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  1. #1
    bvy
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    XA2 Underexposing...

    I'm having a curious problem with my Olympus XA2. I've gotten two rolls back, and I'm noticing that shots where the sky figures prominently in the scene are dreadfully underexposed. Foreground objects are in complete shadow. Other shots (of low contrast scenes or scenes without a sky) are just fine. I'm using Superia 400 and the ISO is set properly. The batteries are fresh. Also, this is my "backup" XA2; my son took my other XA2 for a photography course he's taking this semester. Point is, I know this camera pretty well, and I'm pretty sure I'm not doing anything wrong.

    Any ideas?

  2. #2
    darkosaric's Avatar
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    Maybe small sensor above lens for light meter is dirty or foggy?

  3. #3
    Steve Smith's Avatar
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    Isn't this the sort of scene where you should move the lever on the bottom to +1.5 to get extra exposure?

    Quote Originally Posted by darkosaric View Post
    Maybe small sensor above lens for light meter is dirty or foggy?
    That would give over-exposure.


    Steve.

  4. #4
    Mike Wilde's Avatar
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    If it is consistently a problem, then lie to the camera about the speed of the film, after you have confirmed the batteries are fresh and their contact surfaces are clean.

    Set it to 50 if you are using 100 film. This is not a DX camera; the user provides the input on the base film speed.

    Then the old favourite x1.5 lever. So much of the XA got left out when the XA2 came out - at least this thing stayed.
    my real name, imagine that.

  5. #5
    David Lyga's Avatar
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    darkosaric: Perhaps I am wrong, but if the sensor were dirty wouldn't that OVERexpose by letting the sensor see less light and therefore force the camera to give more exposure?

    Of course, I never expose color negative film at box speed, always half that speed.

    The XA family had a problem that frequently shows up: shutters that don't click when they are supposed to. Pressing the shutter button can result in immediate exposure (as it should) or can result in nothing happening. After a few seconds, (with another pressing of the shutter button) it might work (as if suddenly 'booted up') but this has been a recurring problem with this camera and has been talked about on APUG. - David Lyga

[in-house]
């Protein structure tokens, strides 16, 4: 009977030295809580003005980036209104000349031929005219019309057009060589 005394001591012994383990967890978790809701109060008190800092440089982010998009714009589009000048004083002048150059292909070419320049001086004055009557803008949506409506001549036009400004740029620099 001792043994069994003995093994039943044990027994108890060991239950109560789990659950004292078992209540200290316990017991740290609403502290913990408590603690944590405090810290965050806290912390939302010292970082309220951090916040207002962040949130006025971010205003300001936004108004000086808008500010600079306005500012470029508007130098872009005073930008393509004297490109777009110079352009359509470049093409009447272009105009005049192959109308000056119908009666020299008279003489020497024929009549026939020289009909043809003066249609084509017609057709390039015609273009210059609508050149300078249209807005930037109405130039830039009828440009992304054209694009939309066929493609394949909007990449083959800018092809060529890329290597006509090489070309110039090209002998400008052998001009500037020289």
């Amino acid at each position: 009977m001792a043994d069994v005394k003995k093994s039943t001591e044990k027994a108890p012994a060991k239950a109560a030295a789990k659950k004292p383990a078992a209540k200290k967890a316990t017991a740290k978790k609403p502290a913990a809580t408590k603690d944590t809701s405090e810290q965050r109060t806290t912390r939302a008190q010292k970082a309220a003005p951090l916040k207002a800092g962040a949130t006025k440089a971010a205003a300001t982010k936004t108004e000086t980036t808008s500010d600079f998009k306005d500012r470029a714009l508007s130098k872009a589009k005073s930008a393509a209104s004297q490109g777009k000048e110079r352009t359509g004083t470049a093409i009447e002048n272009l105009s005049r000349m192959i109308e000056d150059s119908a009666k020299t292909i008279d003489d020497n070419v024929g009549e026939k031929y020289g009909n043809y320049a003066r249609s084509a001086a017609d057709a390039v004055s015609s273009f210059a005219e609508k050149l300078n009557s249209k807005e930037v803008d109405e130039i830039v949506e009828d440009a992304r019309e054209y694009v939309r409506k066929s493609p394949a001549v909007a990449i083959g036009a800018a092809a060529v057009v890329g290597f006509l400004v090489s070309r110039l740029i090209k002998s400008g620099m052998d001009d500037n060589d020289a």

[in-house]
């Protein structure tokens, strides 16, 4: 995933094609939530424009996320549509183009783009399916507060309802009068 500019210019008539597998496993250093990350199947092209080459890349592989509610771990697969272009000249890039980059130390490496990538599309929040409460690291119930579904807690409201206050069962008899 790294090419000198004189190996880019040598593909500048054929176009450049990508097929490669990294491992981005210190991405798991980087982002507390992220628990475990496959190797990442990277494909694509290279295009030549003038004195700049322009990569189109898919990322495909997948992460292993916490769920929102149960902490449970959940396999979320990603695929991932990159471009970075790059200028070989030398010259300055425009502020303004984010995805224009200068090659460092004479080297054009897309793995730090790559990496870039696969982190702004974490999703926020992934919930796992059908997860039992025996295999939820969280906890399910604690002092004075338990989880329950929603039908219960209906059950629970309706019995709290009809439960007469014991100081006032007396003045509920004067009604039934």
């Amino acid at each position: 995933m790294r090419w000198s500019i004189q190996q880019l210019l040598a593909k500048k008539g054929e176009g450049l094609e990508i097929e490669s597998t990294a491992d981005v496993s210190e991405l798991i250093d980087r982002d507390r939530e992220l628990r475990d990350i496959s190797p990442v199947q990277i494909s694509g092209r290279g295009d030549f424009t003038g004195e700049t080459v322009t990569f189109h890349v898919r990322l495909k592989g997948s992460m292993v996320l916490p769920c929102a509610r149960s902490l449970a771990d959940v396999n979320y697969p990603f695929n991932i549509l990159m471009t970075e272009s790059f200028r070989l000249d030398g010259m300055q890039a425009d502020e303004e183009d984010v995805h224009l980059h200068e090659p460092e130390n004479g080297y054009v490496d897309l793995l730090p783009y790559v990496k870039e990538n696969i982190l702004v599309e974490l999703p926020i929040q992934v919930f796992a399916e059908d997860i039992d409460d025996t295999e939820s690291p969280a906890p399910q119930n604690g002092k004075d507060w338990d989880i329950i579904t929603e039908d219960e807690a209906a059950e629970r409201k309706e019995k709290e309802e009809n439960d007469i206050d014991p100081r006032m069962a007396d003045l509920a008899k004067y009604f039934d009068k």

Last edited by David Lyga; 12-03-2012 at 08:51 AM. Click to view previous post history.

  6. #6
    darkosaric's Avatar
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    Quote Originally Posted by David Lyga View Post
    darkosaric: Perhaps I am wrong, but if the sensor were dirty wouldn't that OVERexpose by letting the sensor see less light and therefore force the camera to give more exposure?
    Overexpose - true, true, my bad

    -Darko
    Last edited by darkosaric; 12-03-2012 at 02:35 PM. Click to view previous post history.

  7. #7
    ic-racer's Avatar
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    Quote Originally Posted by bvy View Post
    I'm having a curious problem with my Olympus XA2. I've gotten two rolls back, and I'm noticing that shots where the sky figures prominently in the scene are dreadfully underexposed. Foreground objects are in complete shadow. Other shots (of low contrast scenes or scenes without a sky) are just fine. I'm using Superia 400 and the ISO is set properly. The batteries are fresh. Also, this is my "backup" XA2; my son took my other XA2 for a photography course he's taking this semester. Point is, I know this camera pretty well, and I'm pretty sure I'm not doing anything wrong.

    Any ideas?
    How are you using the meter? If there were a problem with the camera, it would be evident on most of the negatives. Usually if the camera underexposes all the time, one would lower the ISO setting on the meter.

  8. #8
    darinwc's Avatar
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    "I'm having a curious problem with my Olympus XA2. I've gotten two rolls back, and I'm noticing that shots where the sky figures prominently in the scene are dreadfully underexposed."

    Thats pretty telling. Most cameras will underexpose if there are large amounts of sky, you should definately use the +1.5 for these shots. If all the shots are under-exposed, change the ISO.

    However, heres two things to check.. 1. Check the window just above the lens. Make sure it is clean. As you change the ISO you should see a slit change size behind it.
    2. Check the batteries. You should use Silver Oxide batteries. Alkaline batteries do not offer a consistent voltage.
    Go not to the elves for counsel, for they will say both yes and no.

  9. #9
    Steve Smith's Avatar
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    Also check the battery contacts. Sometimes when these are not quite clean enough, there is enough current flow to make you think everything is o.k. but the extra load of the shutter via the resistance of any build up on the contacts leads to a momentary reduction in voltage at the camera.

    I had this happen to an XA2.


    Steve.

  10. #10

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    It definitely sounds like a situation where you'd use the exposure compensation dial. I used to get that all the time with slide film until I learned how to meter properly (I tend to point the camera at sunlit grass to get a reading, then compose and shoot. It works for me).
    Matt

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